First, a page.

The Hill
  • The House of Representatives has approved legislation aimed at strengthening the cybersecurity defenses of critical infrastructure networks, such as electric grid, water systems, and manufacturing plants.
  • The bill was presented after FBI and DHS announced that hackers backed by the Russian government had waged a cyberattack against the energy sector and other critical infrastructure sectors.
  • The “DHS Industrial Control Systems Capabilities Enhancement Act of 2018” bill instructs the DHS to help identify threats to industrial control systems and take the lead on coordinating across critical sectors to respond to cyber incidents.
  • It authorizes the DHS to provide cyber technical assistance to end users, manufacturers and others to help find and mitigate vulnerabilities in industrial control systems that could potentially be exploited by hackers.
  • It codifies a current vulnerability disclosure program through which the DHS discloses previously unknown flaws in ICS to the private sector.
  • DHS officials must brief Congress on efforts to protect these systems twice each year for the four years following the bill’s enactment.

Read the full story in The Hill

Cybersecurity Rules Needed for Pipelines: FERC Commissioners

  • The emergence of natural gas as a significant part of the fuel mix has greatly raised the stakes for pipeline cybersecurity. Natural gas pipelines are not subject to the same standards as electric grid operators.
  • The TSA, the authority in charge of the gas pipeline security, confirmed that it only had 6 full-time employees to oversee the security of the entire US gas infrastructure.
  • Although it has the authority to enforce mandatory standards to protect gas pipeline infrastructure from cyberattacks, TSA relies instead on voluntary standards.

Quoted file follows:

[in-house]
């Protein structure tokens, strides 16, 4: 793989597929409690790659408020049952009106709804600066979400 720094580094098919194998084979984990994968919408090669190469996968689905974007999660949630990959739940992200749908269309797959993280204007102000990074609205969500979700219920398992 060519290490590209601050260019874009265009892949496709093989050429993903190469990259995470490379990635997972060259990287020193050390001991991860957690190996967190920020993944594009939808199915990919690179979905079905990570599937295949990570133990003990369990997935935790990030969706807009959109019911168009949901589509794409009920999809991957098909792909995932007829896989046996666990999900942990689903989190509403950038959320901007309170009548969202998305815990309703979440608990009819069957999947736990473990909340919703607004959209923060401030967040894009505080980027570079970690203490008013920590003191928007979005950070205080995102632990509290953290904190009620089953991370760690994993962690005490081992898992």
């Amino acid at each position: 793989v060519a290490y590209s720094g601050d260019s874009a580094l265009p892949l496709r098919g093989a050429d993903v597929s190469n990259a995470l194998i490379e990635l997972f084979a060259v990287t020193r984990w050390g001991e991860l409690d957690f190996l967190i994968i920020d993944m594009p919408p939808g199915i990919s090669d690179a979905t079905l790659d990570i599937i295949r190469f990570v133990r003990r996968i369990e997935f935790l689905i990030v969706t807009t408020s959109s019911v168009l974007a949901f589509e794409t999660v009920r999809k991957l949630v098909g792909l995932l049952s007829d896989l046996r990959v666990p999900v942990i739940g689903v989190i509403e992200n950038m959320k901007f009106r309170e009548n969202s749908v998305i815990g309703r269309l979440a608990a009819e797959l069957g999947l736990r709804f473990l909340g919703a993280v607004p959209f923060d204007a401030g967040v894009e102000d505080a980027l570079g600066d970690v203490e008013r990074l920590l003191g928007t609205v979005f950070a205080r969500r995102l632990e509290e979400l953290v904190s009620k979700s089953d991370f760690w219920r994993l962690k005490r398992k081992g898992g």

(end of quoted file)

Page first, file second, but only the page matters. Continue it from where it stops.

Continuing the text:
• The Federal Energy Regulatory Commission (FERC) is recommending that pipeline security be a responsibility of a national regulator with sufficient resources to address cybersecurity threats, such as the DoE.
  • Mandatory standards for gas pipelines need not be identical to those used by the electric sector and should instead reflect the unique operational risks facing gas pipelines.
  • According to FERC commissioners, the safety and security of our electric grid is an area that should rise above partisan politics.

Read the full story in Chron


CyberX In The News

While Everyone was Focused on GDPR, the NIS Directive Snuck in Through the Back Door

  • As we’ve seen with WannaCry and NotPetya, attacks on critical infrastructure can have a devastating impact on industrial production, with global losses in the billions of dollars.
  • While GDPR is a privacy directive focused on organizations that collect personal data, the NIS Directive is focused on strengthening resilience for providers of critical infrastructure services.
  • Fines for non-compliant companies can be up to £17 million ($20M+) in the UK.
  • Based in the US? Don’t wave NISD off. Many US companies are also affected because they have operations in the EU.
  • Also, in case of a major safety or environmental incident — anywhere in the world — US organizations could be held negligent and financially liable for not adhering to the “minimum standards of due care” defined by NISD.
  • The NIS Directive requires a multi-layered strategy incorporating modern security controls such as OT asset management, vulnerability management, threat modeling, and behavioral anomaly detection.

Read the full story in VentureBeat
Download our Executive Guide to the NIS Directive

These 7 Nation-State Backed Hacks Have Put us on Brink of Global Cyber War

The Last Watchdog on Privacy and Security